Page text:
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Gut Microbiota Confers Protection Against Malaria

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Miguel Soares, hosted by Lalita Ramakrishnan

As for other self-antigens, self-glycans cannot be targeted by the immune system when also expressed by pathogens. However, this can be overcome via natural selection of loss-of-function mutations in genes regulating the expression of self-glycans. This phenomenon is well illustrated for the natural selection of loss-of-function mutations in the human UDP -Galactose:β-galactoside-α1-3-galactosyltransferase (α1,3GT) gene, which in other mammals encodes an enzyme producing the Galα1-3Galβ1-4GlcNAc-R (α-gal) glycan. Given that components of the human gut microbiota can express the α-gal glycan, we reasoned that anti-α-gal antibodies generated against these microbiota components might confer protection against pathogens expressing -gal. We found that this is the case for the human gut pathobiont E. coli O86 :B7, which induces the production of anti-α gal antibodies that confer protection against Plasmodium infection, the causative agent of malaria. This notion is supported by several independent observations: i) Both Plasmodium spp. and E. coli O86 :B7 express the α-gal glycan, ii) when colonized by E. coli O86 :B7, α1,3GT deficient mice, which like humans can produce anti-α-gal antibodies, are protected against malaria and iii) anti-α-gal antibodies are associated with protection against malaria in humans. The mechanism underlying the protective effect exerted by anti--gal antibodies is mediated via Plasmodium sporozoite targeting for complement-mediated cytotoxicity, immediately after inoculation in the skin by Anopheles mosquitoes. This cytotoxic effect prevents sporozoites from reaching the liver, thus avoiding the establishment of infection. Vaccination against synthetic α-gal confers sterile protection against malaria in α1,3GT deficient mice, suggesting that a similar approach may be used in humans.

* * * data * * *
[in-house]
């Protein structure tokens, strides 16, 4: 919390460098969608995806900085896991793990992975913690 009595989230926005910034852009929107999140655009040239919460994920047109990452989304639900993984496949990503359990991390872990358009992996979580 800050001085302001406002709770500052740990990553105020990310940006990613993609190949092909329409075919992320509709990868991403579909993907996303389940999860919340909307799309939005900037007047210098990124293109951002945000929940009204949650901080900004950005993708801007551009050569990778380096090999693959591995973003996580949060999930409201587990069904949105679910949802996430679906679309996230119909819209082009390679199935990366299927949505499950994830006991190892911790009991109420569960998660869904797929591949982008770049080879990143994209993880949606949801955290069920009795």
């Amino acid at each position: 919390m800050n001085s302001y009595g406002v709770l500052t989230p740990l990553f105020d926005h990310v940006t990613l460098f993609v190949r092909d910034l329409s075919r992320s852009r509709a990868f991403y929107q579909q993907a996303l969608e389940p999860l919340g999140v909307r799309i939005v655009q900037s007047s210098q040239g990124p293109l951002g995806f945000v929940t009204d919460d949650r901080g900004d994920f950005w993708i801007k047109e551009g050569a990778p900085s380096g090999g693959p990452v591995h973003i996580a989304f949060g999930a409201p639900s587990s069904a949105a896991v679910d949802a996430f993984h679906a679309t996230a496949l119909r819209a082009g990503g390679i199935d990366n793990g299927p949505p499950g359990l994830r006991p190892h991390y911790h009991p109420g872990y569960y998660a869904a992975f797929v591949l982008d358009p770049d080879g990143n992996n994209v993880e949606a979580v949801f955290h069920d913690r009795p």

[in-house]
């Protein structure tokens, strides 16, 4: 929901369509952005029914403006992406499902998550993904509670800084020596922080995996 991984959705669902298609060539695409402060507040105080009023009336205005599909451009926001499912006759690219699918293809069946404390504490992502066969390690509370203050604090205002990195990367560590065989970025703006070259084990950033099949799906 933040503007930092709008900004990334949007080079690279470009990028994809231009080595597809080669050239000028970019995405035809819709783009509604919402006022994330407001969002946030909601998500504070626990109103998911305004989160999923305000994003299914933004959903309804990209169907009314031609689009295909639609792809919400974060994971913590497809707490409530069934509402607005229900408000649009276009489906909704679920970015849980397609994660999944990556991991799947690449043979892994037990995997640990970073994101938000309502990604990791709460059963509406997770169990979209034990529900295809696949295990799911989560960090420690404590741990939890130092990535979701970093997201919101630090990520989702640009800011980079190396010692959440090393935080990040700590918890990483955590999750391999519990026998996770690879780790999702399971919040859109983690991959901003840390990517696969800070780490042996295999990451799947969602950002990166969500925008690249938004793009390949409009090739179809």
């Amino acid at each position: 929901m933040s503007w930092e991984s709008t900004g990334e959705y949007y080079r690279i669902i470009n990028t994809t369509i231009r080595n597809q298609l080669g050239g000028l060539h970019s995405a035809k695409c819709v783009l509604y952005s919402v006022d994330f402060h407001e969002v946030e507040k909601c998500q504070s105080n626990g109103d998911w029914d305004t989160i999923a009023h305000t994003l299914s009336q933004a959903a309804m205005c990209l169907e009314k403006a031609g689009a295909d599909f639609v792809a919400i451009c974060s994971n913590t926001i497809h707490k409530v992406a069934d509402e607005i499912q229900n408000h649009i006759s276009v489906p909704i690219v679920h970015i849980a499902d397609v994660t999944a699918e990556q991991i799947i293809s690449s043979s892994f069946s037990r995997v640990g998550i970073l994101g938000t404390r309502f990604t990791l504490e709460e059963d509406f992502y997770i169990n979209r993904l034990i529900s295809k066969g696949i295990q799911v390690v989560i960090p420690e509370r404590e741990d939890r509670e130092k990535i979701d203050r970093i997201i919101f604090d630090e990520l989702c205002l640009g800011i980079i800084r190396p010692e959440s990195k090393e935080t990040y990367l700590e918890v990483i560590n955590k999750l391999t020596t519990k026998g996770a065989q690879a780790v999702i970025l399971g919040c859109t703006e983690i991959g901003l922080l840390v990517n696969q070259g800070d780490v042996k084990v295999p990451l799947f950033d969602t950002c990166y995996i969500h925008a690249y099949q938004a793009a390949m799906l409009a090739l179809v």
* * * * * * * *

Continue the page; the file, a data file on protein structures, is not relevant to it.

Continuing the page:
This talk is part of the Immunology and Medicine Seminars series.

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